Nitrogen fertilizers are critical for growing crops to feed the world, yet when applied in excess can pollute our water for decades. Nitrogen fertilizers are critical for growing crops to feed the world, yet when applied in excess can pollute our water for decades. A new study provides six steps to address nitrogen pollution and improve water quality.
Since nitrogen persists for so long, management efforts may seem futile and unattractive because it can take a long time to see results. The study from the University of Waterloo appearing in Nature Geoscience provides a roadmap for scientists, policymakers, and the public to overcome the challenges associated with this legacy nitrogen for faster improvements to our water quality.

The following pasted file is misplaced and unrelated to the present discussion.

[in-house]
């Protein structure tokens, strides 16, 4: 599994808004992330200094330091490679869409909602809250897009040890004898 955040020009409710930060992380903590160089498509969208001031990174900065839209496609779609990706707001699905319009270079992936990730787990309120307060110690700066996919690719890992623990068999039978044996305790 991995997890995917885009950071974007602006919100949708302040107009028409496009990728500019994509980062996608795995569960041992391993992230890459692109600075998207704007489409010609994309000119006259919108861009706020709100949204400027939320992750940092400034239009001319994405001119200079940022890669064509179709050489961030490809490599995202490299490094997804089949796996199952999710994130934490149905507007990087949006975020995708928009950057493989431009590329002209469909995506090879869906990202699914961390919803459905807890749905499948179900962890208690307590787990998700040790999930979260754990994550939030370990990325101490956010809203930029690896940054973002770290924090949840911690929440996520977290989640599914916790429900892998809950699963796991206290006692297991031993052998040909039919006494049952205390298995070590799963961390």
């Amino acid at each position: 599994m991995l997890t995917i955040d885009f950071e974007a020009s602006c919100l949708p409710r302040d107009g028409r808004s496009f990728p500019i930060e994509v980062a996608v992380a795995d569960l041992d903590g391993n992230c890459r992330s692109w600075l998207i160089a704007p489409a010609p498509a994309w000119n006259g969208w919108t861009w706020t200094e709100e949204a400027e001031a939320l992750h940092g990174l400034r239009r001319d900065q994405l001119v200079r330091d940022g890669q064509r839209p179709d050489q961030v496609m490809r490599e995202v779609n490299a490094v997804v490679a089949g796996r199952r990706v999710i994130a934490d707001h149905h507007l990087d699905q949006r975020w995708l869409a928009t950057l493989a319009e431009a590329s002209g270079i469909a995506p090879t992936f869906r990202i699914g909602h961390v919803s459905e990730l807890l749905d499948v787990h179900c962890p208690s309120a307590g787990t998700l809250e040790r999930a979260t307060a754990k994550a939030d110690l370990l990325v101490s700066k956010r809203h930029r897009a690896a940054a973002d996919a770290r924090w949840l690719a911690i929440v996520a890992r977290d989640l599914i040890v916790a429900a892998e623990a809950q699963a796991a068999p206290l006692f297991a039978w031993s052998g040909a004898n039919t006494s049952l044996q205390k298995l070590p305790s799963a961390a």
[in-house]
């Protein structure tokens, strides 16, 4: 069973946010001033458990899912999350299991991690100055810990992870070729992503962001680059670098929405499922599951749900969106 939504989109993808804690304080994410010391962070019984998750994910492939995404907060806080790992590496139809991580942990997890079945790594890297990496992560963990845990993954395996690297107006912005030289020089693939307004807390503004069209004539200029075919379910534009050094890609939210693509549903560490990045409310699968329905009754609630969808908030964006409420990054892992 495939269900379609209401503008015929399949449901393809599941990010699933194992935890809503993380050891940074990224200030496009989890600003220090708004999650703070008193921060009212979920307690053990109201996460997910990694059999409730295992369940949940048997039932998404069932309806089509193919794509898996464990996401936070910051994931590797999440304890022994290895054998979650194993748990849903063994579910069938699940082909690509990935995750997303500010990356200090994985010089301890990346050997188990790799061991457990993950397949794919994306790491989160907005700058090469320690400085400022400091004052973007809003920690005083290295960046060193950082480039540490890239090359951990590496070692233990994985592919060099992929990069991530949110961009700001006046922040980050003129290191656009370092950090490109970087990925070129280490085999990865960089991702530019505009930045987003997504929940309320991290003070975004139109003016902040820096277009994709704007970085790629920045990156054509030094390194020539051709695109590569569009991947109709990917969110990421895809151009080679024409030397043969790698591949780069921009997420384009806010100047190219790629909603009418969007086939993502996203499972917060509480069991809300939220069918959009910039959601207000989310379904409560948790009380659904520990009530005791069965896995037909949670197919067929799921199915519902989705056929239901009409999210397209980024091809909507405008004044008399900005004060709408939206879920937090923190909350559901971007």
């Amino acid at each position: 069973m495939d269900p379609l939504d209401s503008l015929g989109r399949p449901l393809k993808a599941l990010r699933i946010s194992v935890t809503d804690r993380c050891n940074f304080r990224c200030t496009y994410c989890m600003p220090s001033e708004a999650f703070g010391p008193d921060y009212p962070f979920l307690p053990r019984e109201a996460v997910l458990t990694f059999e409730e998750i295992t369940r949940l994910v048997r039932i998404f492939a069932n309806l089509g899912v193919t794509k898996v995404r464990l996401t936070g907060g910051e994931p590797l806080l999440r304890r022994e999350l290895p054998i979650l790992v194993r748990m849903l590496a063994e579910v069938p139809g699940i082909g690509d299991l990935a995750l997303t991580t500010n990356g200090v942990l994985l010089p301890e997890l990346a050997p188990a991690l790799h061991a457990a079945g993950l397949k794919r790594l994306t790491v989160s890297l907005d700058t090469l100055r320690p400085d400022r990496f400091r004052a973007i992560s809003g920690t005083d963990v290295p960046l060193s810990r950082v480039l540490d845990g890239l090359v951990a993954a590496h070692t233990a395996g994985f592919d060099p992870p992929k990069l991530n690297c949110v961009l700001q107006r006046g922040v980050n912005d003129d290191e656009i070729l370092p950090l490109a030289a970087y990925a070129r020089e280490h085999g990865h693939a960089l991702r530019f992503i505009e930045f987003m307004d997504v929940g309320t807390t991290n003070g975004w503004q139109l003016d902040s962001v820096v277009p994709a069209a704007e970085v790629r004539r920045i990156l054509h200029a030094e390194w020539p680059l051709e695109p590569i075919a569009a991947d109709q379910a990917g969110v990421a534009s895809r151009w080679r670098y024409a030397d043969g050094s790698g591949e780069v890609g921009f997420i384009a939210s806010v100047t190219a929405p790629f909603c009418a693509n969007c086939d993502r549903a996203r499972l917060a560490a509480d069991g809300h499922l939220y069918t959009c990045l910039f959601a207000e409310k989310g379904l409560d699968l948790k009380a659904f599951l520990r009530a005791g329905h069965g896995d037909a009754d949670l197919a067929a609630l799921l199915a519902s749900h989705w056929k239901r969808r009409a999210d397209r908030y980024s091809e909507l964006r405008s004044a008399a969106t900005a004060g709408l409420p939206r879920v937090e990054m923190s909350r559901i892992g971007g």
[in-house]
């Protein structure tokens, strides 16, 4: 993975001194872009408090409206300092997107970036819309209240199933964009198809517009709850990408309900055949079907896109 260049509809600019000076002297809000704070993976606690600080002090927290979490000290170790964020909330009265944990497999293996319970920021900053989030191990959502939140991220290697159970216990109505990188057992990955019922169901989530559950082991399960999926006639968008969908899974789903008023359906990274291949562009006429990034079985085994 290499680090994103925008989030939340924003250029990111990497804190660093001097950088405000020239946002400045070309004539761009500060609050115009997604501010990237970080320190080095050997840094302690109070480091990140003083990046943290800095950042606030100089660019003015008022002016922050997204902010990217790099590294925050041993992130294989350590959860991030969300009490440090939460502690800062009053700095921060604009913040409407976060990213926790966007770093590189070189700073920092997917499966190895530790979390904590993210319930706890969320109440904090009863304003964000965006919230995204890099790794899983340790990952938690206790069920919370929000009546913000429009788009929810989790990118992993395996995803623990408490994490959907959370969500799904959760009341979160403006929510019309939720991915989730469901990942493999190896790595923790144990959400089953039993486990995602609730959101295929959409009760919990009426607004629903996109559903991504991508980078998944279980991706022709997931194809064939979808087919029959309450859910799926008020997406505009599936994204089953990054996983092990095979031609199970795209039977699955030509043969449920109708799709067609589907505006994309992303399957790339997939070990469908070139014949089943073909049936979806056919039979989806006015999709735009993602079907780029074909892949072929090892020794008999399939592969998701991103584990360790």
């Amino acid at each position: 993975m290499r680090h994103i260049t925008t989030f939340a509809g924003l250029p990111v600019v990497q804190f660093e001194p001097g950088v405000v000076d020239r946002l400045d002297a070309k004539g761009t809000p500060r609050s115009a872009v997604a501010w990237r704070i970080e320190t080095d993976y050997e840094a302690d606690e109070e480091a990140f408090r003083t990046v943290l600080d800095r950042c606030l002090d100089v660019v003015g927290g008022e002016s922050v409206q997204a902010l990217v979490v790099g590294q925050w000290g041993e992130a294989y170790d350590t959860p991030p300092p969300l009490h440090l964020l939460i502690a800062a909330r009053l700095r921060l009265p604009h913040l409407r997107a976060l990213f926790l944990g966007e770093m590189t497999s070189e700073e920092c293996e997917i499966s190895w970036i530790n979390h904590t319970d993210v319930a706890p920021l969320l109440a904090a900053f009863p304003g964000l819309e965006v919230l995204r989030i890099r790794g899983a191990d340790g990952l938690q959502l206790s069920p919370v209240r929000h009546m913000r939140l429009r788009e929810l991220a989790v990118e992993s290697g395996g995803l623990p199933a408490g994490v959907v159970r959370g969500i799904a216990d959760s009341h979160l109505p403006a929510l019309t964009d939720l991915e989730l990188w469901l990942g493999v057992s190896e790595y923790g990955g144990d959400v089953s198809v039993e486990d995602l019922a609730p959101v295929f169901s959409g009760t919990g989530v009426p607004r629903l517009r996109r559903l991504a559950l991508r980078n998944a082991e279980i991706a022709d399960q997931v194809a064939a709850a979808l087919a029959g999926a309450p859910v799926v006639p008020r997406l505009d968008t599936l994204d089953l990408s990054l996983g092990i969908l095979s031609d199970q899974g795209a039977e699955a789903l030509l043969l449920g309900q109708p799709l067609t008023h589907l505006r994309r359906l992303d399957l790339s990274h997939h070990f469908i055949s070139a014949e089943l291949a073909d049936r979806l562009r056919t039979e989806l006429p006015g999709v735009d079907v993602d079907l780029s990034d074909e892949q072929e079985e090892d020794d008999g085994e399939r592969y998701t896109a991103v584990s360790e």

“We have to think about the legacy we leave for the future in a strategic way from both the scientific and socio-economic angles,” said Nandita Basu, a professor of Earth and Environmental Sciences and Civil and Environmental Engineering at Waterloo and the study’s lead author. “This is a call to action for us to accept that these legacies exist and figure out how to use them to our advantage.” Read more at University of Waterloo
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